Billy Ray Latham passes

Billy Ray Latham, the gregarious banjo player and showman with The Kentucky Colonels, died on Sunday in Nashville at the Vanderbilt University Medical Center. He was 80 years of age.

Friends say that Billy had been in poor health of late, and was in and out the hospital repeatedly in recent months. Many of his medical issues came as a result of a terrible automobile accident he was in more than ten years ago when his car was struck head-on by an illegal immigrant fleeing from the police. Latham suffered many broken bones and was hospitalized for some time. A rod inserted in his leg made walking uncomfortable, and the bones fractured in his right hand and wrist made banjo playing painful and difficult.

Born in Wild Cat Corner, Arkansas in 1938, young Billy grew up around bluegrass and country music. He spoke several years ago of listening to the Grand Ole Opry on the radio with his family, who moved to Michigan when he was a youngster after a crop failure. There he learned to play the banjo and performed with a friend on the radio in Ann Arbor. Once he finished school he took a job with General Motors, but after a layoff he and his brother struck out for California.

Giving banjo lessons while working at a gas station in Los Angeles, a young Clarence White encountered Billy, and invited him to dinner with the family. Soon he had joined their group, the Three Little Country Boys, which then changed their name to The Country Boys. Clarence was on guitar, Billy on banjo, and brothers Roland and Eric were on mandolin and bass, respectively.

The Country Boys were quite popular in southern California in the 1960s. It was at this time that they made acquaintance with the producers of The Andy Griffith Show. Latham had claimed to friends that their group had been first choice to play the Darlin’ Family, but they turned it down since Roland was off with the Army. That gig went to The Dillards, with whom Billy would eventually go on to play as well.

The Country Boys did make an appearance on The Andy Griffith Show, in an episode about a record man come to town to find some authentic folk music.

The band name changed to The Kentucky Colonels when their first label realized that The Country Boys was in use for Mac Wiseman’s group, and that album, The New Sounds of Bluegrass America, came out under the new name. The band performed all over the world, based in Los Angeles, which had a bubbling music scene at the time. Billy came into contact with a good many musicians there, including a young Jerry Garcia to whom he gave some banjo lessons.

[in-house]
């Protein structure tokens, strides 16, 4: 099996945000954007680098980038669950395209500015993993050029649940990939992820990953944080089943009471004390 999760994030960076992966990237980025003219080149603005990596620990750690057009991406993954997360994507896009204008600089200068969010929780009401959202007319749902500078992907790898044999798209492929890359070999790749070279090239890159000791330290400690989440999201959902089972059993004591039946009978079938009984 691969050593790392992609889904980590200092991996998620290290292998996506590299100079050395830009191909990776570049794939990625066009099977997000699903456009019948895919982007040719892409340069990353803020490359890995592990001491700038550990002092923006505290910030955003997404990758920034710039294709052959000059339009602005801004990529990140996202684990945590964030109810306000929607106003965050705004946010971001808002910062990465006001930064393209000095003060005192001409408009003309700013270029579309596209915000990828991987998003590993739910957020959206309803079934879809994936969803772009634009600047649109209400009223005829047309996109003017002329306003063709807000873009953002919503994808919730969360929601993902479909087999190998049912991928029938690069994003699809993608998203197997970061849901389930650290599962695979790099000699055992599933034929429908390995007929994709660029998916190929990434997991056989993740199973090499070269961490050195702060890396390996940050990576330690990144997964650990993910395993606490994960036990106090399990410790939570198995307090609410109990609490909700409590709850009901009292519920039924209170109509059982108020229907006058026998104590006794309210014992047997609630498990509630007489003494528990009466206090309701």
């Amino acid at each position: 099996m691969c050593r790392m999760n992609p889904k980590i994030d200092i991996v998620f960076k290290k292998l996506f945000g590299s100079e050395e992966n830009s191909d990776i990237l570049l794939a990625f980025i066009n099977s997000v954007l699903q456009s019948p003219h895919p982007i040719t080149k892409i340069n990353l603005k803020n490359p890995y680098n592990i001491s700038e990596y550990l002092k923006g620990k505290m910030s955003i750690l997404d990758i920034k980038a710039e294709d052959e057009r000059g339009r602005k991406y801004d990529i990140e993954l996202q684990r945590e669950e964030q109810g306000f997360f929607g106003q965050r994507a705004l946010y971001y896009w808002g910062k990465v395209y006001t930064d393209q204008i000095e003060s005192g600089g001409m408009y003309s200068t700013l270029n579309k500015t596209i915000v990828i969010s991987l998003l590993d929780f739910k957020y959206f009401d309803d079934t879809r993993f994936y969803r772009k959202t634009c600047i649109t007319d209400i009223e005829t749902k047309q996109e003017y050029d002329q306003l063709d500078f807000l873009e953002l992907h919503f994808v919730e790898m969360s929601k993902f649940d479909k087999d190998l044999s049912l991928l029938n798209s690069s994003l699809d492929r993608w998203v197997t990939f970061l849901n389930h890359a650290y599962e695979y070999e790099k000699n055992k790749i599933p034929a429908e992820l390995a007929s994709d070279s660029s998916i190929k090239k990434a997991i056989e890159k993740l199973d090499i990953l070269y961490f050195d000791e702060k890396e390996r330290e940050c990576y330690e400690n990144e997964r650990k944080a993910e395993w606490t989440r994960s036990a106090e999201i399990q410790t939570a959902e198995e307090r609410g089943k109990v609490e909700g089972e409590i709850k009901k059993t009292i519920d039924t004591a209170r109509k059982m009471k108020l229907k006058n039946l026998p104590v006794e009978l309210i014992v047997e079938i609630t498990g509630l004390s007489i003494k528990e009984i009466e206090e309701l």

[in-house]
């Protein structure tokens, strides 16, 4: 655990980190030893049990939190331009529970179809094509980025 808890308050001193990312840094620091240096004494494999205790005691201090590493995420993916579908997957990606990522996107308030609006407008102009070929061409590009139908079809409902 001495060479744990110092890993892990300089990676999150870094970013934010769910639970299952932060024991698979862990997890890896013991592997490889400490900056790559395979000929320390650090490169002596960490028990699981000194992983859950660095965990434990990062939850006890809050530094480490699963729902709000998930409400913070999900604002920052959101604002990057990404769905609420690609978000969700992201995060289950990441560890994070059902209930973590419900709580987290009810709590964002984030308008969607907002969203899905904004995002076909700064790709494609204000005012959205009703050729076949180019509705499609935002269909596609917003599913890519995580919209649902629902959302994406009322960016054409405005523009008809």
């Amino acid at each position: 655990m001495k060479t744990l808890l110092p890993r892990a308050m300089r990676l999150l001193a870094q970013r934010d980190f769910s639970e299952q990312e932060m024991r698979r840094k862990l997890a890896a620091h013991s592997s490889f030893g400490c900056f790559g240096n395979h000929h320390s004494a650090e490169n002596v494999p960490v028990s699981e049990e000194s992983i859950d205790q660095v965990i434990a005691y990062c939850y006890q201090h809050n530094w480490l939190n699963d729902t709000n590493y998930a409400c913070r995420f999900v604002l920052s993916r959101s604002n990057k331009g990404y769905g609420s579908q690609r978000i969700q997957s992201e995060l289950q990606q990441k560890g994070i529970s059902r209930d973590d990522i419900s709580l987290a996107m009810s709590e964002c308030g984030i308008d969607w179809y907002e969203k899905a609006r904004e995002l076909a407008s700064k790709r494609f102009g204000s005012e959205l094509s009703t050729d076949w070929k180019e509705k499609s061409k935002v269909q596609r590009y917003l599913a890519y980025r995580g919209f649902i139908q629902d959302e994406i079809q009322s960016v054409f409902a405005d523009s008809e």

When Clarence left the band in 1965, Billy moved east to Missouri, but returned to California not long after. He toured and recorded with Ricky Nelson, and helped form The Country Gazette with Byron Berline, before getting an offer to join The Dillards. At this point The Dillards were more of a country rock group than bluegrass, and Billy was eager to electrify and join in to what they were doing.

In the mid-’70s, the band had a chance encounter with Elton John, who invited them to tour with him. That really put The Dillards on the map, and they maintained a steady tour schedule for several years. Latham left the band in 1979 and took a gig with Roger Miller.

After moving to Nashville he had the opportunity to record with some big names in music. Billy played on tracks with Johnny Cash, Bobby Vee, Scotty Stoneman, and Leroy Mack in addition to the others already mentioned.

But in the 1990s digestive issues took their tool on his music. Bouts with ulcerated colitis and diverticulitis laid him low, and the auto accident in 2004 was a crushing blow. After getting out of the hospital, he needed to relearn how to play the banjo and friends say that he never felt like he got back to where he had been.

Billy is remembered as a fiercely independent soul, almost to a fault. His occasional stubbornness made him a hard man to befriend, and it led to some burned bridges over the course of his life. But he loved entertaining people, and was a natural at it, always bringing a unique energy to the stage wherever he played.

His good friend and final musical partner David Foster in Kentucky told us that, “Billy was never afraid to dream big. He was always wanting to start a band and go on the road. He played with Monroe, and was a hot banjo player out in LA when there weren’t many to be had. He was really in the right place at the right time with the Whites.”

Foster says that a musical celebration and memorial for Billy is being discussed now, hopefully at Nashville’s Station Inn.

No word has been shared about funeral arrangements.

R.I.P., Billy Ray Latham.

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About the Author

John Lawless

John had served as primary author and editor for The Bluegrass Blog from its launch in 2006 until being folded into Bluegrass Today in September of 2011. He continues in that capacity here, managing a strong team of columnists and correspondents.